A rescue crew arrived as Brennand swung Buster’s canopy open. Buster’s propeller broke during Bill’s final qualifying flight, forcing him to pull up and glide over the grandstand for an emergency landing. “What happened?” the rescue crew asked. “I don’t know,” Bill replied, “I just got here myself.” The next day, with a borrowed propeller, Brennand won the inaugural closed-course Goodyear Trophy race with an average speed of 165.8 mph. Tony LeVier finished fourth, at 159.1 mph.
Some 60 years later, in September 2007, Bill Brennand, age 83, his storied air racing, barnstorming and aviation career behind him, lowered himself into the right seat of Metal Illness. I swung the canopy shut.
When offered control of an airplane many passengers, even pilots, demur. Those who accept often hold the controls neutral, altering neither altitude nor heading and certainly not piloting. Bill was an exception. He flew with skill and confidence. He didn’t move the controls tentatively. He wholly and instinctively piloted the aircraft without overcontrolling it. If Bill was happy to be piloting again, I didn’t see it. His eyes were outside the cockpit, where all good pilots’ eyes should be. Where an air racer’s eyes must be. My eyes were on Bill. Not out of concern, but out of awe. If Bill had performed an aileron roll or pulled up into a stall before spinning earthward I was all in. If I had any concerns they were in my ability to get Bill back on the ground with both him and my pride intact.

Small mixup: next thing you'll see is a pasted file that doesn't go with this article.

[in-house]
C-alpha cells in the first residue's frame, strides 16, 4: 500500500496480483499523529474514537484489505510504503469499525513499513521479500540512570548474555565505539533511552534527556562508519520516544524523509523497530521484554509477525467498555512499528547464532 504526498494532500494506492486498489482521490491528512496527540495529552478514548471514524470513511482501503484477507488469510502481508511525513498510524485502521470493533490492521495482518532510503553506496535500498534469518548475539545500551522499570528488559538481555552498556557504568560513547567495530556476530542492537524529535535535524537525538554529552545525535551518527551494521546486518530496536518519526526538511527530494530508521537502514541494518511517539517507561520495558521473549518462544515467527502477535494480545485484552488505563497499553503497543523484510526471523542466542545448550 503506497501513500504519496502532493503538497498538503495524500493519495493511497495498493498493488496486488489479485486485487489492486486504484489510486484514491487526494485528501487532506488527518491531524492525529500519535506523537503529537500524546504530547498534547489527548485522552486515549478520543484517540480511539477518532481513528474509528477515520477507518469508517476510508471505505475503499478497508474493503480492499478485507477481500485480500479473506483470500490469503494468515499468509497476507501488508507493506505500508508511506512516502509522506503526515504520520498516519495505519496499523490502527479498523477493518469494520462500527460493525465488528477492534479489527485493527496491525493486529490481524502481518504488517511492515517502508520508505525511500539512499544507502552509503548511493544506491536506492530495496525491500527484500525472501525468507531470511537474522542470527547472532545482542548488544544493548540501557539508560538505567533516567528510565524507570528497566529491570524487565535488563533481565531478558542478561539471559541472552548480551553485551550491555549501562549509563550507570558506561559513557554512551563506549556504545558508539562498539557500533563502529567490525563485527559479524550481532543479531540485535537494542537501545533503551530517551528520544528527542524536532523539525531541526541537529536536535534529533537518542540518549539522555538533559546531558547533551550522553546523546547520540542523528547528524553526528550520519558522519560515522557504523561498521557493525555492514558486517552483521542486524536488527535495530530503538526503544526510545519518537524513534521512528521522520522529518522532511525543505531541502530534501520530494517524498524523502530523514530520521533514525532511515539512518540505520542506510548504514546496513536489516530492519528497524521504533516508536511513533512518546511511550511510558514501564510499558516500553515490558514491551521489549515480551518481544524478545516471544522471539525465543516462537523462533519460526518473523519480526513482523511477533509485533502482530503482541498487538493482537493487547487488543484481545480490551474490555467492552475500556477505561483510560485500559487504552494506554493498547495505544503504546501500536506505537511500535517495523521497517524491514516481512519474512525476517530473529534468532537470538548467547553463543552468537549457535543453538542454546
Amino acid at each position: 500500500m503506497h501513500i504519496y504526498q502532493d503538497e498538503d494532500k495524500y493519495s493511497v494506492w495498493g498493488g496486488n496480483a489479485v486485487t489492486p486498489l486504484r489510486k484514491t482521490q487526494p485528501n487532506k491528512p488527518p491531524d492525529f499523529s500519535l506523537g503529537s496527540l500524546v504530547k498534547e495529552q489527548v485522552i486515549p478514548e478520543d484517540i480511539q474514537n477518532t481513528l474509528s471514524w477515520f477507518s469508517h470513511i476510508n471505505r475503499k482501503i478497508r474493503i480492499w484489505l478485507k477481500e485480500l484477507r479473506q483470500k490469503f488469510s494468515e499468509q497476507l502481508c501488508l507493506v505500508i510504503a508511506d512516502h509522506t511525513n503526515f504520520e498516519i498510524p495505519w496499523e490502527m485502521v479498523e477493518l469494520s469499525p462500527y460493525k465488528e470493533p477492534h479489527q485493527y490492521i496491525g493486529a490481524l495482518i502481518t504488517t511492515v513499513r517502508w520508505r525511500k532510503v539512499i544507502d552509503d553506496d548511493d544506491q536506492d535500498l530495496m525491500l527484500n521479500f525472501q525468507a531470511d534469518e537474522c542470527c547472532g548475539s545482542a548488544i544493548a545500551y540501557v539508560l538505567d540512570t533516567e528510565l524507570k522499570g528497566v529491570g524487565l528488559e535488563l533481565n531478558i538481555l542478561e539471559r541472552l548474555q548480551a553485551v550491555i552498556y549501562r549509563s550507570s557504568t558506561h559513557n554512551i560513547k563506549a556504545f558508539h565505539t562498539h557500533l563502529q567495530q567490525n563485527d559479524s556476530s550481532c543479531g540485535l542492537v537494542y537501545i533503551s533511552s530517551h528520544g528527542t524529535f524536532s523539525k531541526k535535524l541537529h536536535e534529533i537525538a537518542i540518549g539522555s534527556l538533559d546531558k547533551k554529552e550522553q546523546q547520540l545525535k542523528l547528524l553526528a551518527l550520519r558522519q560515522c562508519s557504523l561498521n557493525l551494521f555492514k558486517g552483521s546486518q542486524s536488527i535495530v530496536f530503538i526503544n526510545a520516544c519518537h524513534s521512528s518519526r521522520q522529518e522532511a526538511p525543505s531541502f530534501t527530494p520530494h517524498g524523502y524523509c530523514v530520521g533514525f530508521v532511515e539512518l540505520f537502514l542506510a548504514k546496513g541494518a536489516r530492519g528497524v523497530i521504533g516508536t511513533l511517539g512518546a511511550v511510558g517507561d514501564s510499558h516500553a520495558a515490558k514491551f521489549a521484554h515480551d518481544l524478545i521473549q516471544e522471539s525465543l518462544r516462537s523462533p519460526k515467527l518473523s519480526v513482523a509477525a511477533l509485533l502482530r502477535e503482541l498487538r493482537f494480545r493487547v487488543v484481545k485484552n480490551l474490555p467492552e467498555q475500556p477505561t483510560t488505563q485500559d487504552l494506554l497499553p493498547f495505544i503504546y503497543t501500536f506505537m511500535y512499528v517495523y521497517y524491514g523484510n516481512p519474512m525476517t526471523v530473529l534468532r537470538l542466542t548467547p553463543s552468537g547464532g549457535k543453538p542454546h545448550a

“I was not one to ride around the patch very much; the flight had to have a purpose. I guess 65 years of flying was enough.” Those words are recorded on the final page of Brennand’s biography. (Bill Brennand: Air Racing and Other Aerial Adventures by Bill Brennand and Jim Cunningham, ISBN: 0971163766, published by Airship International Press.) He may have spoken those words often, after health issues grounded him. While I helped Bill off my wing he said, quietly, as was his way, “I really don’t miss it. I did it for so many years.”
I was at once taken aback and relieved. I had often thought about what it would be like to have my wings clipped, to age out of ability if not desire. A few weeks later, Bill’s girlfriend gripped my forearm, held my eyes hostage with hers and delivered unexpected news. “Bill has not stopped talking about the airplane ride you gave him!” Turns out, Bill Brennand lied to me—and likely himself.